For a little 2m band homebrew FM receiver I intent to use channel crystals and a first IF of 10.7 MHz. After a while of thinking I determined taht I want the crystal (xtal) frequency to be defined by the following equation:
Fxtal = (Freceive - 10.7 MHz) : 3
For an initial lab test I had a hand full of crystals for the frequency 145.625 MHz available. This frequency is more commonly used across Europe than here in the US. The crystal frequency is 44.975 MHz and the crystal needs to be operated in 3rd overtone mode.
If such a crystal is used in a regular oscillator, like for instance my crystal tester, the crystal will resonate on it’s fundamental frequency and not the intended third overtone.
A little LC tank circuit can be used to get the crystal oscillator on the designated frequency. The tank circuits resonance frequency needs to be equal to the target frequency of the crystal oscillator. The exact frequency is not very critical as long as the resonance frequency is closer to the intended overtone frequency than to the fundamental mode frequency and other overtones.
One possible approach is a series LC-Tank circuit in series with the crystal. This option works with almost every oscillator where the crystal is being used in series resonance.
The option I chose is to modify the crystal tester by adding a parallel LC-Tank circuit to the collector resistor of the circuit.
The oscillator works very reliable and always starts on the third overtone without any difficulties. I tested the circuit between about -20 and +40 degrees Celsius.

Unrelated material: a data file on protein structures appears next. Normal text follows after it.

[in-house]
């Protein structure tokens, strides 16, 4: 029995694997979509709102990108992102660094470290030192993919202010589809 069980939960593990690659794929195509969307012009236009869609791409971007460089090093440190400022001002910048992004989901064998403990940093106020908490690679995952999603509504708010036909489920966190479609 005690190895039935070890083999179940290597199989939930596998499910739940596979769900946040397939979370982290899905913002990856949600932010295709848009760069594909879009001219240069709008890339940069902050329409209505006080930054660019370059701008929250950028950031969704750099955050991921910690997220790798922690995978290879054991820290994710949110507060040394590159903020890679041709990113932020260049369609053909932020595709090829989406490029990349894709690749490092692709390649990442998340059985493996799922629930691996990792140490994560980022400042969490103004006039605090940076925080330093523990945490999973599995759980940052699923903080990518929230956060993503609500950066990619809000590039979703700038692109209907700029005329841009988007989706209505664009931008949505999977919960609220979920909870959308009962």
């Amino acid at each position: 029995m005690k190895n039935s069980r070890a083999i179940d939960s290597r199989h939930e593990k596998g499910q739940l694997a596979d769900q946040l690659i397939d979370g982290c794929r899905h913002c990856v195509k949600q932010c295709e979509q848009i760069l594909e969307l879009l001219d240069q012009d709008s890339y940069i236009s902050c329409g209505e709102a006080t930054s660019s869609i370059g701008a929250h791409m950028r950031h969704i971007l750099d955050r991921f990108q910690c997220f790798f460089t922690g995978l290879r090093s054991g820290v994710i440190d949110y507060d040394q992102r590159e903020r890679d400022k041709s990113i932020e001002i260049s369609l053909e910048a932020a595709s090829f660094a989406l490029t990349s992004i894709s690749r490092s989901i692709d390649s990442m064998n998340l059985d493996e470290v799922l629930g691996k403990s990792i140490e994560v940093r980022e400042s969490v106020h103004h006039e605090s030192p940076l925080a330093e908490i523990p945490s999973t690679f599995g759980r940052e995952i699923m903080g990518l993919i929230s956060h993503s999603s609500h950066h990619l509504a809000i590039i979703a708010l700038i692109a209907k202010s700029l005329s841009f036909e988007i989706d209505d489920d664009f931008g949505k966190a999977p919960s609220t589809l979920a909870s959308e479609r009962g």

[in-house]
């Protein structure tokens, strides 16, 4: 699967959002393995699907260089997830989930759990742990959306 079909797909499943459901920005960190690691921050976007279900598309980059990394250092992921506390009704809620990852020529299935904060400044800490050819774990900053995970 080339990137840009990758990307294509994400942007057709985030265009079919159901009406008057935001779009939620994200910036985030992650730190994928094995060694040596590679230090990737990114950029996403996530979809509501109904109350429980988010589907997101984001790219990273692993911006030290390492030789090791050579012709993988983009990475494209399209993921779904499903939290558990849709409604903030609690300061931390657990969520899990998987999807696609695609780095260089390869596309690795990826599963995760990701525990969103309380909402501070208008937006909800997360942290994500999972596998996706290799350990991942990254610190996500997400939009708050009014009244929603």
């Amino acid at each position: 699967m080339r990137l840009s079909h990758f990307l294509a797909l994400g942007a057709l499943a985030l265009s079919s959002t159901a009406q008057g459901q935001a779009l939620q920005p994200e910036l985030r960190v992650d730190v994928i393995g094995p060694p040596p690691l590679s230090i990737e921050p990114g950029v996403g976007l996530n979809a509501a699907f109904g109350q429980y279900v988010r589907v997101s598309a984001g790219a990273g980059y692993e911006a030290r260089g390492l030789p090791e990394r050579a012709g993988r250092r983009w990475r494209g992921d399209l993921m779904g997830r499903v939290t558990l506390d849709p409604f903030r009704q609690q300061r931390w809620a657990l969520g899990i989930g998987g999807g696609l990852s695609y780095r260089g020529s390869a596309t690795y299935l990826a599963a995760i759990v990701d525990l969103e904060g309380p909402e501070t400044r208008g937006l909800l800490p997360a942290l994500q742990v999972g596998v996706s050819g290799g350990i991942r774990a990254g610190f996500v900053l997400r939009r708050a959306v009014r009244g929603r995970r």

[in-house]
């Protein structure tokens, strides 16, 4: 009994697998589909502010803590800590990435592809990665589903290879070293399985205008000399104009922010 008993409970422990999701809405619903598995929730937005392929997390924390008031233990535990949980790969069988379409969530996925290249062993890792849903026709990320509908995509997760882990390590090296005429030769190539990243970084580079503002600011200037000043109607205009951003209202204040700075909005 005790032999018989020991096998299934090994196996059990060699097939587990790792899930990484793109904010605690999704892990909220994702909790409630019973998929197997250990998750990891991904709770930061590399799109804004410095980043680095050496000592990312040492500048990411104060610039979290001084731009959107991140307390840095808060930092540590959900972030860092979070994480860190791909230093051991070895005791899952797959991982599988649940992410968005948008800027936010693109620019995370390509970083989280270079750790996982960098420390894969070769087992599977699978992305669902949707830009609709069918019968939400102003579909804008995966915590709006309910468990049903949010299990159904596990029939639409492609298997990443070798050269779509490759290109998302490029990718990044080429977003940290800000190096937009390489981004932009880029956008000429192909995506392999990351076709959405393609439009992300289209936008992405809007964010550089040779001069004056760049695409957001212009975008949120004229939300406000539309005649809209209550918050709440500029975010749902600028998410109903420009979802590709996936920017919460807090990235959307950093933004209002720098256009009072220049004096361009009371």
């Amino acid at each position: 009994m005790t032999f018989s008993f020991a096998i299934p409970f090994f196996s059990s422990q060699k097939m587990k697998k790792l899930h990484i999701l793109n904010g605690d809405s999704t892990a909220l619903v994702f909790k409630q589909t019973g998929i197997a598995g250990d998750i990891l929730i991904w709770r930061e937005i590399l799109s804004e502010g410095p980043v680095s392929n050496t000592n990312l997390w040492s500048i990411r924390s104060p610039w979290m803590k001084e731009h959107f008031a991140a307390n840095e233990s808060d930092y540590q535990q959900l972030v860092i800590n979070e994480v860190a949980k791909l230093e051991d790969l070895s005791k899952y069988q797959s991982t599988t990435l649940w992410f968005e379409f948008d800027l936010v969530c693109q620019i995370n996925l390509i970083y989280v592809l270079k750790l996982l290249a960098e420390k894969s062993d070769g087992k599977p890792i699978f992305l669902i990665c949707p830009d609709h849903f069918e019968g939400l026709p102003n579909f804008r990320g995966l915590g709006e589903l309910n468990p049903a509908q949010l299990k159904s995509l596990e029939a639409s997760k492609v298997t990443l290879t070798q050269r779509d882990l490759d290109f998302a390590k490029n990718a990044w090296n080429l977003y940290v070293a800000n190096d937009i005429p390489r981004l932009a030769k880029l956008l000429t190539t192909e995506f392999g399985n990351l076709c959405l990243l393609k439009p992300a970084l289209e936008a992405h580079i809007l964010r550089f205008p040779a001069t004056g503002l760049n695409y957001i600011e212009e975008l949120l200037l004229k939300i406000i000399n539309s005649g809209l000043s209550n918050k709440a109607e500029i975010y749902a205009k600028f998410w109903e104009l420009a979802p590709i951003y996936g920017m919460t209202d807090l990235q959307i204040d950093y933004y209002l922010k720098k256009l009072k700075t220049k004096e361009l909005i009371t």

My lab model looked something like this:
And the whole thing on a bit of perforated PC-Board:
In case you where wondering where the 2N2222 went, it is mounted on the bottom of the PCB. In place of the 2N2222 one can pretty much use any small signal transistor that is suitable for the target frequency. A 2N2904 or even a BC547 would work as well.
One thing that is interesting to know is the fact that any crystal can be operated on an overtone frequency. A 20 MHz crystal for instance can be used to generate 100 MHz directly. However, I’d like to point out that due to the mechanical properties of a crystal the exact frequency will be slightly off if a fundamental crystal is being operated in overtone mode. The error is fairly small though. The other way around the fundamental frequency of an overtone crystal is a bit off as well.
Westerhold, S. (2012), "Overtone Crystal Oscillator". Baltic Lab High Frequency Projects Blog. ISSN (Online): 2751-8140., https://baltic-lab.com/2012/08/overtone-crystal-oscillator/, (accessed: December 7, 2023).
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